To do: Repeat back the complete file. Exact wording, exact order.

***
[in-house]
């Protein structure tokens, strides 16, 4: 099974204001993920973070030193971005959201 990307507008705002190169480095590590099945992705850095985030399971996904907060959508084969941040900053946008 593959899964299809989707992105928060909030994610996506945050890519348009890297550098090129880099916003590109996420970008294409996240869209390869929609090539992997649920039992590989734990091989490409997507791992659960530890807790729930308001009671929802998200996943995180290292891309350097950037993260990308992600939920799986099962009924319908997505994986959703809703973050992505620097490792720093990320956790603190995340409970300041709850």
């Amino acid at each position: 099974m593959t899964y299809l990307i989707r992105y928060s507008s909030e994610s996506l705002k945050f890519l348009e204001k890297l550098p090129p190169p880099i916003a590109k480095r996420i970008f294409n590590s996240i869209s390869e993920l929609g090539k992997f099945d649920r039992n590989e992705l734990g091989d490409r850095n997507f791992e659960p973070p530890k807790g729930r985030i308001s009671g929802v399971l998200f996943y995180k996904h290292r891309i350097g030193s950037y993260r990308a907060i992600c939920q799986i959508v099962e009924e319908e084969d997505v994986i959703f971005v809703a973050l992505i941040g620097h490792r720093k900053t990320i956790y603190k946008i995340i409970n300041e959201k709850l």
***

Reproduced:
[in-house]
């Protein structure tokens, strides 16, 4: 099974204001993920973070030193971005959201 990307507008705002190169480095590590099945992705850095985030399971996904907060959508084969941040900053946008 593959899964299809989707992105928060909030994610996506945050890519348009890297550098090129880099916003590109996420970008294409996240869209390869929609090539992997649920039992590989734990091989490409997507791992659960530890807790729930308001009671929802998200996943995180290292891309350097950037993260990308992600939920799986099962009924319908997505994986959703809703973050992505620097490792720093990320956790603190995340409970300041709850």
């Amino acid at each position: 099974m593959t899964y299809l990307i989707r992105y928060s507008s909030e994610s996506l705002k945050f890519l348009e204001k890297l550098p090129p190169p880099i916003a590109k480095r996420i970008f294409n590590s996240i869209s390869e993920l929609g090539k992997f099945d649920r039992n590989e992705l734990g091989d490409r850095n997507f791992e659960p973070p530890k807790g729930r985030i308001s009671g929802v399971l998200f996943y995180k996904h290292r891309i350097g030193s950037y993260r990308a907060i992600c939920q799986i959508v099962e009924e319908e084969d997505v994986i959703f971005v809703a973050l992505i941040g620097h490792r720093k900053t990320i956790y603190k946008i995340i409970n300041e959201k709850l």